pragmatic and experimental approach in
    institutional reform allowed China to avoid
    economic downturns and instability
  • Balanced Approach strong focus on rural issues
    and poverty targeting, but also on growth and
    improved investment climate. This led to rapid
    growth in coastal regions key to job creation
    for poorer regions

Driving Factors for Scaling Up the Culture of
Learning Measuring
  • Institution building and capacity enhancement
  • Monitoring, evaluation and accountability

Lessons learned by China
  • Balanced Growth labor mobility component was
    successful, but for replication you need booming
    economy and abundant job opportunities
  • Fiscal Decentralization Farmers have heavy
    burdens of taxes and fees (tuition for rural
    primary schools is relatively high) reflecting
    mismatch of local government responsibilities and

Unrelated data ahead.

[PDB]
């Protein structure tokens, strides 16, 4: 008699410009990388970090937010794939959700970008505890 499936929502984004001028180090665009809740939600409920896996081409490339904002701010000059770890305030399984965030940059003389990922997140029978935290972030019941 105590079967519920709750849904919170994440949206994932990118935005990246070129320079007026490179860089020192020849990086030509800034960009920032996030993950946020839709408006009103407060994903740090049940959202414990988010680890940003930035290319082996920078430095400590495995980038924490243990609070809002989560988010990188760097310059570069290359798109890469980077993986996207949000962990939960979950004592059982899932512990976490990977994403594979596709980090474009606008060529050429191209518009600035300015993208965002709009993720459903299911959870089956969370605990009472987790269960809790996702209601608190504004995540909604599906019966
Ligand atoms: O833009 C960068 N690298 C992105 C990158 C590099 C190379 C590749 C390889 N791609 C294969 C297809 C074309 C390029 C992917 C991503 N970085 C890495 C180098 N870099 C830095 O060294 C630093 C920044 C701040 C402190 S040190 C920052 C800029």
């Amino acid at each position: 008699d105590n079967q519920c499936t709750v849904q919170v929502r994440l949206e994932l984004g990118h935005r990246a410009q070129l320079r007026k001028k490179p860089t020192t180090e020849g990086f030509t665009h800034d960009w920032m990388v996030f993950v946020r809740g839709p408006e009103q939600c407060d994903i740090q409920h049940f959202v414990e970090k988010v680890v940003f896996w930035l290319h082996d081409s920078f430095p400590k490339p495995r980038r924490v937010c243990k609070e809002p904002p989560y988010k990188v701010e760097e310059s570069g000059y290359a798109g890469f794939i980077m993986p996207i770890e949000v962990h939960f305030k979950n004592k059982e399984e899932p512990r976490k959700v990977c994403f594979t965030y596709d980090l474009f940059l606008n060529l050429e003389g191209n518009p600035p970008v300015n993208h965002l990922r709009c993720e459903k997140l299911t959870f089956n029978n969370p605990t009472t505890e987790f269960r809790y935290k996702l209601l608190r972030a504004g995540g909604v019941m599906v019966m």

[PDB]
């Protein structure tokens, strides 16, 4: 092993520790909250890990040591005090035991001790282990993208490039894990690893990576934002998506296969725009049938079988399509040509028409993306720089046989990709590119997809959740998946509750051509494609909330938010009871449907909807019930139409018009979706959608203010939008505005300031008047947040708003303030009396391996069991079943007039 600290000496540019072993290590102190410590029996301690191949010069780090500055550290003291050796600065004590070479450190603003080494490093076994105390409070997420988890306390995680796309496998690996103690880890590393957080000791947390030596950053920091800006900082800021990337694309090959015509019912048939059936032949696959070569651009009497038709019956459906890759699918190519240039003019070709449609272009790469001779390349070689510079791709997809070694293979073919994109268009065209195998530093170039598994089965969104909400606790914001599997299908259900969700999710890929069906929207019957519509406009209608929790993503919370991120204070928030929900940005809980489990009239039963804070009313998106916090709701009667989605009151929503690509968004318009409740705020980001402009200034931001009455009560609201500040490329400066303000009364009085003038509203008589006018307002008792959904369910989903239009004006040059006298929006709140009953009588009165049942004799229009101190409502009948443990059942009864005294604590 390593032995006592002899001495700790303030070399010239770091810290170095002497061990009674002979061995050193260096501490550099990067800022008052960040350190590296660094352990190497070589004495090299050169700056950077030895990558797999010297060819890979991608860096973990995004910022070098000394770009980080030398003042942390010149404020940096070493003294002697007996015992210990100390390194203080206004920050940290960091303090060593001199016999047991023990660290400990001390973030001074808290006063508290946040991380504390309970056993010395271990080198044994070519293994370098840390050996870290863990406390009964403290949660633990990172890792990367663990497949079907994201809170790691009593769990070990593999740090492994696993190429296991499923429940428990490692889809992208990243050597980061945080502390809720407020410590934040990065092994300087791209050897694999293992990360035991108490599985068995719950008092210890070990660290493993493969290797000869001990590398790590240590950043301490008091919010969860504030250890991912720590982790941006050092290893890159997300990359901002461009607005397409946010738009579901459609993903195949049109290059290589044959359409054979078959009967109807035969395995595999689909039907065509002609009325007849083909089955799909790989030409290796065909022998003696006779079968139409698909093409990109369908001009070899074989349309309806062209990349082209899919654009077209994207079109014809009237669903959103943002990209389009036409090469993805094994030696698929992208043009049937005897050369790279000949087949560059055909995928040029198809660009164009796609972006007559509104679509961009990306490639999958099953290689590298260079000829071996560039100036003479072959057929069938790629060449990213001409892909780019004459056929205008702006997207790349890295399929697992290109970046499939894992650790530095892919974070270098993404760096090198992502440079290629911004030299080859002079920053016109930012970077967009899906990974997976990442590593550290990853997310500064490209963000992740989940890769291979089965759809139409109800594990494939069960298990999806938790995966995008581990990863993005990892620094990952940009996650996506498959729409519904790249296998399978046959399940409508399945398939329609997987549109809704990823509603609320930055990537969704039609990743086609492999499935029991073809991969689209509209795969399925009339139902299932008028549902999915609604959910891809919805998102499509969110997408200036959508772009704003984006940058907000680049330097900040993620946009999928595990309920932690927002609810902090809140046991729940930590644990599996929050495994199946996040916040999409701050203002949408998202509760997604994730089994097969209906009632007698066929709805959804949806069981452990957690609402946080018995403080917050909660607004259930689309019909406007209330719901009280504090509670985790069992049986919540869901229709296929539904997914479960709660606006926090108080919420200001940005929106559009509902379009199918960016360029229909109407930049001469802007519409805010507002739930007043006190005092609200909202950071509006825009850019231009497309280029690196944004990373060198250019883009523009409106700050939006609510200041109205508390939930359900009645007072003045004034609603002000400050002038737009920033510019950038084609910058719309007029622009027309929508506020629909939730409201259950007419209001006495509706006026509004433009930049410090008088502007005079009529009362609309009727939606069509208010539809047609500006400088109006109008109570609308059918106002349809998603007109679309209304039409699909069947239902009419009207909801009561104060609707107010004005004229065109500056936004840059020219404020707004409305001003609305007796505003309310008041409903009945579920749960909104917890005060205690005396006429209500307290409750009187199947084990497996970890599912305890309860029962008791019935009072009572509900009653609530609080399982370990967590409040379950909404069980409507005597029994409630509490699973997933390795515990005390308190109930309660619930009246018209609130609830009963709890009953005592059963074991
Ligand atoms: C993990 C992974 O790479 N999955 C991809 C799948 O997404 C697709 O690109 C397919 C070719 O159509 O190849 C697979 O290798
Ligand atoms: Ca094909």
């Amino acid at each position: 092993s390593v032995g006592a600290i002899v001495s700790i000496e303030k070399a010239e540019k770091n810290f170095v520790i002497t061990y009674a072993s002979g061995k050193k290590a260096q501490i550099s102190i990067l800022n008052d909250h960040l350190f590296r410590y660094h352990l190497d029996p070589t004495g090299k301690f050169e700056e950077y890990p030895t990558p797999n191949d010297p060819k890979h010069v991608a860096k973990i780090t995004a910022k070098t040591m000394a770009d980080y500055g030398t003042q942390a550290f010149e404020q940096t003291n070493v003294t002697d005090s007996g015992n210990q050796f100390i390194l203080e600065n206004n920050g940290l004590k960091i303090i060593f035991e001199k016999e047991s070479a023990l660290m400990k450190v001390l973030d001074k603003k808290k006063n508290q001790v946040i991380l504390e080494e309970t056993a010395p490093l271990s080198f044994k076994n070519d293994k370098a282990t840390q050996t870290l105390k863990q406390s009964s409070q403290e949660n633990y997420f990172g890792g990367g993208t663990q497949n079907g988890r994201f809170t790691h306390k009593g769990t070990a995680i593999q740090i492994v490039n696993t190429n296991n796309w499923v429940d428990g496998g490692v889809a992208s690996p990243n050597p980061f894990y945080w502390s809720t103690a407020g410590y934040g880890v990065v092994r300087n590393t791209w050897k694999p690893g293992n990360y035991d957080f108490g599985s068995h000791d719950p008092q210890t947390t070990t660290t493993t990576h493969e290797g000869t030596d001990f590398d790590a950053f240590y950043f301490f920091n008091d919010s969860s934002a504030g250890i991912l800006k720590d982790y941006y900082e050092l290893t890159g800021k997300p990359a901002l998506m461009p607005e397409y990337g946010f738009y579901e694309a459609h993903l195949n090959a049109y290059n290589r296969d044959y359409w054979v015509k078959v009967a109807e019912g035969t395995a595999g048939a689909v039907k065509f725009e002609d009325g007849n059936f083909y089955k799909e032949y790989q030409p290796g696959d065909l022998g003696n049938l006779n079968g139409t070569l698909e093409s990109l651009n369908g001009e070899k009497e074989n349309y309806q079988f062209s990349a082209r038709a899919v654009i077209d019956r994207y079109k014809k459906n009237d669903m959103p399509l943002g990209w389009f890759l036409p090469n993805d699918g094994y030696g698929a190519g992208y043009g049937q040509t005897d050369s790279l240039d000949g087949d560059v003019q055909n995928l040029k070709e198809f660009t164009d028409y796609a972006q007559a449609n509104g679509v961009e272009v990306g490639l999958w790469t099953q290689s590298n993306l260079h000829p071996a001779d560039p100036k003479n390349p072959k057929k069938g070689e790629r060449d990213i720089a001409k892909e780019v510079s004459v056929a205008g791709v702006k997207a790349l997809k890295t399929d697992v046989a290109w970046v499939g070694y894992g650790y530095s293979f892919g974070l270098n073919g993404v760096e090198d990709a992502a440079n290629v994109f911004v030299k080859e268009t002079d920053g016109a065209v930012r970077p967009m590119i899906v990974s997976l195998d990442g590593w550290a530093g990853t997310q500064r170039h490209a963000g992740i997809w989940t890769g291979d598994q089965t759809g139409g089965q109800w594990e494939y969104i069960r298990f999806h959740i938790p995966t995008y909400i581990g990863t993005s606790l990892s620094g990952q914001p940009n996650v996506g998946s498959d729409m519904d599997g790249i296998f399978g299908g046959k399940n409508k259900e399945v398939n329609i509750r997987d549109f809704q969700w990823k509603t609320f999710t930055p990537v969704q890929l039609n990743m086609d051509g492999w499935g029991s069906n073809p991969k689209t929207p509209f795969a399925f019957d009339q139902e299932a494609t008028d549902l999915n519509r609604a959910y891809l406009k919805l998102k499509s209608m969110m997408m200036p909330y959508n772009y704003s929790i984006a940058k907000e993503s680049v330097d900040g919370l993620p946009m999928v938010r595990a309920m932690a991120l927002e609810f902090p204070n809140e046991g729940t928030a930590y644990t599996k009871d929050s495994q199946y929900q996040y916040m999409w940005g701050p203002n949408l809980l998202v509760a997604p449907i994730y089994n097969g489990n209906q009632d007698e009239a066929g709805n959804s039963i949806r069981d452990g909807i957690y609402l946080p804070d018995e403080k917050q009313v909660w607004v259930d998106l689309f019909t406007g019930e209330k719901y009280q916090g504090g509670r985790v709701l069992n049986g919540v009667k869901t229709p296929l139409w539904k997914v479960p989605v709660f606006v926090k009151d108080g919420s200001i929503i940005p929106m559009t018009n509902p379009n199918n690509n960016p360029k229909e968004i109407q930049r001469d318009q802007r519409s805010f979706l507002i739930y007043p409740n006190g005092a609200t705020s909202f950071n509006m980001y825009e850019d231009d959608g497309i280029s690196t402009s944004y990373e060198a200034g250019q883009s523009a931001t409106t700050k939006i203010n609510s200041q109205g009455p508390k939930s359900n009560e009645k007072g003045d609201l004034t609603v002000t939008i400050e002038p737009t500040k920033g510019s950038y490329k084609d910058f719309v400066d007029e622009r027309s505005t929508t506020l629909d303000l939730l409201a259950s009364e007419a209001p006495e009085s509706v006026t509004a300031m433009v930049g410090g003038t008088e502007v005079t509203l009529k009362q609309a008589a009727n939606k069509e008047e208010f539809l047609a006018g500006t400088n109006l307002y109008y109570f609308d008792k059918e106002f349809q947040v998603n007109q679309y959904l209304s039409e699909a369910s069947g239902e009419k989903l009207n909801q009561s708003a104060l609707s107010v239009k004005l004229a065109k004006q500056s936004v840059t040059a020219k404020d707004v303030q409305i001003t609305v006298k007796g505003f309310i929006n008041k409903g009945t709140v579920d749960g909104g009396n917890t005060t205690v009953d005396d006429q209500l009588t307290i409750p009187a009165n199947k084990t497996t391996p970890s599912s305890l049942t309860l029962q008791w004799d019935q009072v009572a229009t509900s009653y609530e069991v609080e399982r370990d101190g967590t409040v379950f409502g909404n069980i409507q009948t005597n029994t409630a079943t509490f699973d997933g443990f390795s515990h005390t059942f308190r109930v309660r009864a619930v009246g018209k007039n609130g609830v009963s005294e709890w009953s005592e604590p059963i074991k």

their resources
  • Rural microcredit is critical yet lacking China
    could learn from others
  • Risk taking is key some components can fail--two
    project components were less successfulsupport
    to staff to encourage risk taking is key

Global lessons
  • Scaling up is possible if we combine good ideas
    with requisite financing, in an environment
    conducive for development
  • Affirmation of prior hypotheses leadership and
    commitment, experimentation and learning,
    institutional innovation, external catalysts
  • Harmonization of donor practices in design and
    implication makes a difference
  • Learning and Exchange among practitioners is best
    way to speed up transmission of ideas
  • Financing for development is key for scaling up